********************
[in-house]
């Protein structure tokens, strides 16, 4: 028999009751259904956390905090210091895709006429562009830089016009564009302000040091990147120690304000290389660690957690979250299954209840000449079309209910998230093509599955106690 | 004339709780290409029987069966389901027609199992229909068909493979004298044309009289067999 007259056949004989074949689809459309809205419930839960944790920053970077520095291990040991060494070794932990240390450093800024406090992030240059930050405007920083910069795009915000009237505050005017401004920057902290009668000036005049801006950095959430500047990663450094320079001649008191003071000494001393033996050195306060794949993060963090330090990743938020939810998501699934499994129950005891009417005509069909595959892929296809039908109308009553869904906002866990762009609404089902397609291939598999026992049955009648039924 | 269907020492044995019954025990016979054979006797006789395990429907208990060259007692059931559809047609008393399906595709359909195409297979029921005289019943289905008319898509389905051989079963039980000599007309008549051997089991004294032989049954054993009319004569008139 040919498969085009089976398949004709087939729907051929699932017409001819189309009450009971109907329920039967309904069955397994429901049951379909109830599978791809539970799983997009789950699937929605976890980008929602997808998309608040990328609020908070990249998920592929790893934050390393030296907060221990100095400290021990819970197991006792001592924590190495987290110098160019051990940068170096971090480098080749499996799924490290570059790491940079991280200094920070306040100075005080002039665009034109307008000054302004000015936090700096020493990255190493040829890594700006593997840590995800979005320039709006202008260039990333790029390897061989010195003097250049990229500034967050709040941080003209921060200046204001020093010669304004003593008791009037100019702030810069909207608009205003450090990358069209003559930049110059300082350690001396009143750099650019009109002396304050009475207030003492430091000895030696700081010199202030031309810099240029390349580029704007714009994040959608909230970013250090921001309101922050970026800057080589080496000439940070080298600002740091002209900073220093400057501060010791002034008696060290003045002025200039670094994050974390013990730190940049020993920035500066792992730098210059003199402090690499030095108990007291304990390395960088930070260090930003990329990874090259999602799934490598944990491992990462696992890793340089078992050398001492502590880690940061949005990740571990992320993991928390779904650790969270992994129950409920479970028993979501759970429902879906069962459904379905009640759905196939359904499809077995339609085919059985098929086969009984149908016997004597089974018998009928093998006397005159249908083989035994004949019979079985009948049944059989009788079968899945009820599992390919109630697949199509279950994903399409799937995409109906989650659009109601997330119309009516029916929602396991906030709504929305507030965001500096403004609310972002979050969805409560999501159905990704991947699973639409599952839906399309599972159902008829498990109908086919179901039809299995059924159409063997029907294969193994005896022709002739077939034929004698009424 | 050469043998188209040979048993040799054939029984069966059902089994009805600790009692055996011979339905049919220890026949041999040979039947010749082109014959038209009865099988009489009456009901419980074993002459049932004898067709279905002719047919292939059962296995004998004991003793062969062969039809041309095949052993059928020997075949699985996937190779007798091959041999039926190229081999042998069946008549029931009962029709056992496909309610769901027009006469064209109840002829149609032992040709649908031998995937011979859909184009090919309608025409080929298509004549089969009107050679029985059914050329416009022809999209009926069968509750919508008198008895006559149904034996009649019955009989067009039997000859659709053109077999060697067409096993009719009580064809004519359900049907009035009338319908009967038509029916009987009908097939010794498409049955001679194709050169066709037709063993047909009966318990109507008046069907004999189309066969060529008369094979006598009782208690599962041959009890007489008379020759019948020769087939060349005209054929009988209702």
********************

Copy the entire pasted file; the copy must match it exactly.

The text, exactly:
[in-house]
């Protein structure tokens, strides 16, 4: 028999009751259904956390905090210091895709006429562009830089016009564009302000040091990147120690304000290389660690957690979250299954209840000449079309209910998230093509599955106690 | 004339709780290409029987069966389901027609199992229909068909493979004298044309009289067999 007259056949004989074949689809459309809205419930839960944790920053970077520095291990040991060494070794932990240390450093800024406090992030240059930050405007920083910069795009915000009237505050005017401004920057902290009668000036005049801006950095959430500047990663450094320079001649008191003071000494001393033996050195306060794949993060963090330090990743938020939810998501699934499994129950005891009417005509069909595959892929296809039908109308009553869904906002866990762009609404089902397609291939598999026992049955009648039924 | 269907020492044995019954025990016979054979006797006789395990429907208990060259007692059931559809047609008393399906595709359909195409297979029921005289019943289905008319898509389905051989079963039980000599007309008549051997089991004294032989049954054993009319004569008139 040919498969085009089976398949004709087939729907051929699932017409001819189309009450009971109907329920039967309904069955397994429901049951379909109830599978791809539970799983997009789950699937929605976890980008929602997808998309608040990328609020908070990249998920592929790893934050390393030296907060221990100095400290021990819970197991006792001592924590190495987290110098160019051990940068170096971090480098080749499996799924490290570059790491940079991280200094920070306040100075005080002039665009034109307008000054302004000015936090700096020493990255190493040829890594700006593997840590995800979005320039709006202008260039990333790029390897061989010195003097250049990229500034967050709040941080003209921060200046204001020093010669304004003593008791009037100019702030810069909207608009205003450090990358069209003559930049110059300082350690001396009143750099650019009109002396304050009475207030003492430091000895030696700081010199202030031309810099240029390349580029704007714009994040959608909230970013250090921001309101922050970026800057080589080496000439940070080298600002740091002209900073220093400057501060010791002034008696060290003045002025200039670094994050974390013990730190940049020993920035500066792992730098210059003199402090690499030095108990007291304990390395960088930070260090930003990329990874090259999602799934490598944990491992990462696992890793340089078992050398001492502590880690940061949005990740571990992320993991928390779904650790969270992994129950409920479970028993979501759970429902879906069962459904379905009640759905196939359904499809077995339609085919059985098929086969009984149908016997004597089974018998009928093998006397005159249908083989035994004949019979079985009948049944059989009788079968899945009820599992390919109630697949199509279950994903399409799937995409109906989650659009109601997330119309009516029916929602396991906030709504929305507030965001500096403004609310972002979050969805409560999501159905990704991947699973639409599952839906399309599972159902008829498990109908086919179901039809299995059924159409063997029907294969193994005896022709002739077939034929004698009424 | 050469043998188209040979048993040799054939029984069966059902089994009805600790009692055996011979339905049919220890026949041999040979039947010749082109014959038209009865099988009489009456009901419980074993002459049932004898067709279905002719047919292939059962296995004998004991003793062969062969039809041309095949052993059928020997075949699985996937190779007798091959041999039926190229081999042998069946008549029931009962029709056992496909309610769901027009006469064209109840002829149609032992040709649908031998995937011979859909184009090919309608025409080929298509004549089969009107050679029985059914050329416009022809999209009926069968509750919508008198008895006559149904034996009649019955009989067009039997000859659709053109077999060697067409096993009719009580064809004519359900049907009035009338319908009967038509029916009987009908097939010794498409049955001679194709050169066709037709063993047909009966318990109507008046069907004999189309066969060529008369094979006598009782208690599962041959009890007489008379020759019948020769087939060349005209054929009988209702």